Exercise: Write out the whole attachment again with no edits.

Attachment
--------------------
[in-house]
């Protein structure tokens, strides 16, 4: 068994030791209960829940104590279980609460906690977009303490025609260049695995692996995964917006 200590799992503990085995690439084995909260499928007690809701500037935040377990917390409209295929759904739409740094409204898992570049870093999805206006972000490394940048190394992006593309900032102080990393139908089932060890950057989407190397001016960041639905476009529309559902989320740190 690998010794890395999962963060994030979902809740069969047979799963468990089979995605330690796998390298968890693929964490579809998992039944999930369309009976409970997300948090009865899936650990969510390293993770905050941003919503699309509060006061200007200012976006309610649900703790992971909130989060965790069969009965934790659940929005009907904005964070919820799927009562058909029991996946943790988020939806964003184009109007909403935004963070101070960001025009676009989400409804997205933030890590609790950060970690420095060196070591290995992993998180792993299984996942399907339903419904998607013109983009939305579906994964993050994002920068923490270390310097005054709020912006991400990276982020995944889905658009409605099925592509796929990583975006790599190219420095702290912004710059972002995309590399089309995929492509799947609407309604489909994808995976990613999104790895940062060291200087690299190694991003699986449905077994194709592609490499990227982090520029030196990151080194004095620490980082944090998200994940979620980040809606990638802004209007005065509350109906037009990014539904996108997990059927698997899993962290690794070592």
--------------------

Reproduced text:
[in-house]
């Protein structure tokens, strides 16, 4: 068994030791209960829940104590279980609460906690977009303490025609260049695995692996995964917006 200590799992503990085995690439084995909260499928007690809701500037935040377990917390409209295929759904739409740094409204898992570049870093999805206006972000490394940048190394992006593309900032102080990393139908089932060890950057989407190397001016960041639905476009529309559902989320740190 690998010794890395999962963060994030979902809740069969047979799963468990089979995605330690796998390298968890693929964490579809998992039944999930369309009976409970997300948090009865899936650990969510390293993770905050941003919503699309509060006061200007200012976006309610649900703790992971909130989060965790069969009965934790659940929005009907904005964070919820799927009562058909029991996946943790988020939806964003184009109007909403935004963070101070960001025009676009989400409804997205933030890590609790950060970690420095060196070591290995992993998180792993299984996942399907339903419904998607013109983009939305579906994964993050994002920068923490270390310097005054709020912006991400990276982020995944889905658009409605099925592509796929990583975006790599190219420095702290912004710059972002995309590399089309995929492509799947609407309604489909994808995976990613999104790895940062060291200087690299190694991003699986449905077994194709592609490499990227982090520029030196990151080194004095620490980082944090998200994940979620980040809606990638802004209007005065509350109906037009990014539904996108997990059927698997899993962290690794070592």